Home Again, Home Again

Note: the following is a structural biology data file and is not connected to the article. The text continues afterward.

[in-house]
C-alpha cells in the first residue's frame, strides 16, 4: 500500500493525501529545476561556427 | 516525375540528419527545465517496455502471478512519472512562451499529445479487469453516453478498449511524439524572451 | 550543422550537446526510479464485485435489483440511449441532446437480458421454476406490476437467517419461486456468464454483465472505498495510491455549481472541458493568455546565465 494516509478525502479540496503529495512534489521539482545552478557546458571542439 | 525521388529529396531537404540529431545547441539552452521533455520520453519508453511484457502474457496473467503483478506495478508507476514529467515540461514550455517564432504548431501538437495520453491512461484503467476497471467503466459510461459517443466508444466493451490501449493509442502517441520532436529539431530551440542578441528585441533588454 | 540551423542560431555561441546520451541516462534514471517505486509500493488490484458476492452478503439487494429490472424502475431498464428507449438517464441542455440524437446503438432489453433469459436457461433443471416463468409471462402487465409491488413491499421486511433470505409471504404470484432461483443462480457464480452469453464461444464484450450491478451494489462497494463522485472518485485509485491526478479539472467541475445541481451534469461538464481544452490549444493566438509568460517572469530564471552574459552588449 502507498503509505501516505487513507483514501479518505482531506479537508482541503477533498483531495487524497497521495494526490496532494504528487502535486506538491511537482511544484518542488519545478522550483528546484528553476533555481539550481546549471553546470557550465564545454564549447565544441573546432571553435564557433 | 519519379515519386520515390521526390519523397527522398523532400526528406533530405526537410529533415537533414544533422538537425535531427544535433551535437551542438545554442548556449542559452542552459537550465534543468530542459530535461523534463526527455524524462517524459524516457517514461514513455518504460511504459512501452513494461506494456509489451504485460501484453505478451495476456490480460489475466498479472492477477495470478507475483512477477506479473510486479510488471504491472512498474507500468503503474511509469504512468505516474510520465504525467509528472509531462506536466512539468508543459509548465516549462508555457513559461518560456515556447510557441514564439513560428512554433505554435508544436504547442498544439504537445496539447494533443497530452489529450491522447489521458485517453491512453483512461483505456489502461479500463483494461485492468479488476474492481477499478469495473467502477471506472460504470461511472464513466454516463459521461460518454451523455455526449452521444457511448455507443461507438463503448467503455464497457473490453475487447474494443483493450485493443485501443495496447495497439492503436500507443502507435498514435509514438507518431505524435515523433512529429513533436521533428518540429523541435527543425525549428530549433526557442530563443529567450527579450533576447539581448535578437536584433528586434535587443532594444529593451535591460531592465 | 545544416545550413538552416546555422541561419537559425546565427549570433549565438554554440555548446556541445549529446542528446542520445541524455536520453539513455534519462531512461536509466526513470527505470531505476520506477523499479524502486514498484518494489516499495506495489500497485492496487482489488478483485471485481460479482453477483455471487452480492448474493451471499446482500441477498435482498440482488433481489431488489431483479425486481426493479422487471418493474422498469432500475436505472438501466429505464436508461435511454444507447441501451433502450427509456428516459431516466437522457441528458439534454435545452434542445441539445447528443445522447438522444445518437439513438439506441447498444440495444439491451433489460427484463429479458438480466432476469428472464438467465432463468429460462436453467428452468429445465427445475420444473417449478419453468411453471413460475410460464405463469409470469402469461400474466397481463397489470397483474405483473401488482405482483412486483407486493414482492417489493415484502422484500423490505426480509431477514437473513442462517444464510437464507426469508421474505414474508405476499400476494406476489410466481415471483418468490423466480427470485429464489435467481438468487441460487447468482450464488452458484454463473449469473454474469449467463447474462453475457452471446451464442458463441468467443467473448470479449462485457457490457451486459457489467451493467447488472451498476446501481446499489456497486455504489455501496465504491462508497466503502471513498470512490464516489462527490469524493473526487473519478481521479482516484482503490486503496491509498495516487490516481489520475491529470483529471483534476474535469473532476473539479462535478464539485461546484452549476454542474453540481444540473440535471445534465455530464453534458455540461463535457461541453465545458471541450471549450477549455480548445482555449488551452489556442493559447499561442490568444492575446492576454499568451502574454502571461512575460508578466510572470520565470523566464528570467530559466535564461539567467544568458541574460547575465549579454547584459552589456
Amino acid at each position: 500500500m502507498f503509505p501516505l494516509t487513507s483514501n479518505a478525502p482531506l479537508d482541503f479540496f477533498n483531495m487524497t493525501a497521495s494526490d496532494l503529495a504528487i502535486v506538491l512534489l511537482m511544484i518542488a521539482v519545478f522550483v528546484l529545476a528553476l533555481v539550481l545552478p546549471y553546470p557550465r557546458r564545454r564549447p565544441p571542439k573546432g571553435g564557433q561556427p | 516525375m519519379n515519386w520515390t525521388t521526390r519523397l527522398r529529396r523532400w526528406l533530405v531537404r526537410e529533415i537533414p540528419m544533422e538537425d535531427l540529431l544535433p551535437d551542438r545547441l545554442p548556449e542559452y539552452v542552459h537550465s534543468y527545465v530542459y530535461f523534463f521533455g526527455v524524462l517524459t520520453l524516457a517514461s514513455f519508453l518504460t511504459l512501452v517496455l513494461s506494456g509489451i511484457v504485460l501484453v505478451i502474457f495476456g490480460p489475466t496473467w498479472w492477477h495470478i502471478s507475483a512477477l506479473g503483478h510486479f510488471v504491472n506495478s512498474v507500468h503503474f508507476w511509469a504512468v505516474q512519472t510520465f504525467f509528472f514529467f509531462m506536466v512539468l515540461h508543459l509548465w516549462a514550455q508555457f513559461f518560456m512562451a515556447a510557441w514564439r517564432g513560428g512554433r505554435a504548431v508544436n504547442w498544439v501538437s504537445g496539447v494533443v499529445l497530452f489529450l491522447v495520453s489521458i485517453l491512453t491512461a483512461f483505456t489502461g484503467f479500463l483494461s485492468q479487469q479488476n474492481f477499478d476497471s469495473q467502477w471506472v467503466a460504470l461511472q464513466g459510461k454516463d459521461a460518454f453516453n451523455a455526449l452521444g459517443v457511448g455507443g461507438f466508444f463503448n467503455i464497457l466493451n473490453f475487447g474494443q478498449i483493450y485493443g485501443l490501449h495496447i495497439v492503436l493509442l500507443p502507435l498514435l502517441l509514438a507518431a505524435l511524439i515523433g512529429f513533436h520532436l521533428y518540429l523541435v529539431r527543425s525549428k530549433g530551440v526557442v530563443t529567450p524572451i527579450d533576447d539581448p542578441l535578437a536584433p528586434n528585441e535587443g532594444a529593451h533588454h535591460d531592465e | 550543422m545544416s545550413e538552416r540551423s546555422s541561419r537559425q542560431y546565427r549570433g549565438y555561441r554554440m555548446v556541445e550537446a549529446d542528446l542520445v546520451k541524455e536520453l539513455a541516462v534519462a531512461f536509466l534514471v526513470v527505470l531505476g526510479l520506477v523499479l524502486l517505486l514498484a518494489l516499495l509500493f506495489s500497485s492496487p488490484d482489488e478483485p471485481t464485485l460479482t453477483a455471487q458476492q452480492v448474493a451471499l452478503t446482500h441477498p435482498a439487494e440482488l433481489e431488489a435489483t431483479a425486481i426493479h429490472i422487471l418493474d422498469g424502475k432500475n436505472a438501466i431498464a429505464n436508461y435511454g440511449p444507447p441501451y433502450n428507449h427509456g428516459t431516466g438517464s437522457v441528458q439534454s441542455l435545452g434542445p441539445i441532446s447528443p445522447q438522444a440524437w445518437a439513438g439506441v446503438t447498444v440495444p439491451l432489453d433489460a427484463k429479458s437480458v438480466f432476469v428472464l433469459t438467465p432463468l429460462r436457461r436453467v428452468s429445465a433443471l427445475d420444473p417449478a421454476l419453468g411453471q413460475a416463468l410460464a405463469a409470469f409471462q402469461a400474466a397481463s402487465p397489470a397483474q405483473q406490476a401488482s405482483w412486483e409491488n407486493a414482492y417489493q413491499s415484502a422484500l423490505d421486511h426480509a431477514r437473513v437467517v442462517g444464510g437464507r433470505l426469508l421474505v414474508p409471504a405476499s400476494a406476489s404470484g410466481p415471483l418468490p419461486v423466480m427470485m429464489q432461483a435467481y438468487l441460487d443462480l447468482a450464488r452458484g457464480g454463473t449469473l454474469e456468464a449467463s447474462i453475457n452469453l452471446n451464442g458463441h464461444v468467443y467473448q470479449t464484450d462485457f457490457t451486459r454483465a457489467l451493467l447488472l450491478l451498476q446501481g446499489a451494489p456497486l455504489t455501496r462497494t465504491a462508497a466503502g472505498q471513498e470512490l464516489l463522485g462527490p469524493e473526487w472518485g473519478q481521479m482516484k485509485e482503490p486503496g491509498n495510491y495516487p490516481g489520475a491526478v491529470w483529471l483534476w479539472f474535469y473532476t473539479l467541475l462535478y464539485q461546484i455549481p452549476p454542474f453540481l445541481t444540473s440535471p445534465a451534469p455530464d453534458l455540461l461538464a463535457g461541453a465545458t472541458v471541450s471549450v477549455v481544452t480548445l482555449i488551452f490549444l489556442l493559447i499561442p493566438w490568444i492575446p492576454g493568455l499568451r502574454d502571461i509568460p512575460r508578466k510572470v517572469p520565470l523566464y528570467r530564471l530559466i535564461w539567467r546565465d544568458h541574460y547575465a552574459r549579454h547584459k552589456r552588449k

The City of New York took a while to feel like home, but it's definitely that after 33 years. But nobody lives in the City of New York; you live in the neighborhood. In the run up to the move, I was forced to think about what I really require in a home and in a neighborhood. My previous moves have been opportunistic or of necessity. This time, I had the opportunity to find somewhere that felt like home, instead of having to wrest the idea from what I was given. I had a cute, cheap apartment in Sunset Park, but the neighborhood was (then) pretty grungy and amenity-free. Parkchester was the closest to home that I've come, and I did love that apartment and neighborhood. But not the Bronx so much. Parkchester was an enclave, sadly, not part of a wider borough I felt at home in. Harlem was a great neighborhood that spoiled me in a lot of ways: great restaurants and bars, good grocery store, handy laundry, excellent cafes, libraries and bookstores, and a great commute. The building was seedier than it should have been, because it had clearly once been glorious, but the apartments had been chopped up and were tiny and claustrophobic, even without a roommate who, left to her own devices, would cover the floor knee-deep with her detritus. My bedroom barely held my queen-size bed, a dresser, my hope chest, and a dry sink. The closet was like a coffin. So was the room, after a while. I don't know how Jillybean survived in it for as long as she did. I'm not sure how I did, either.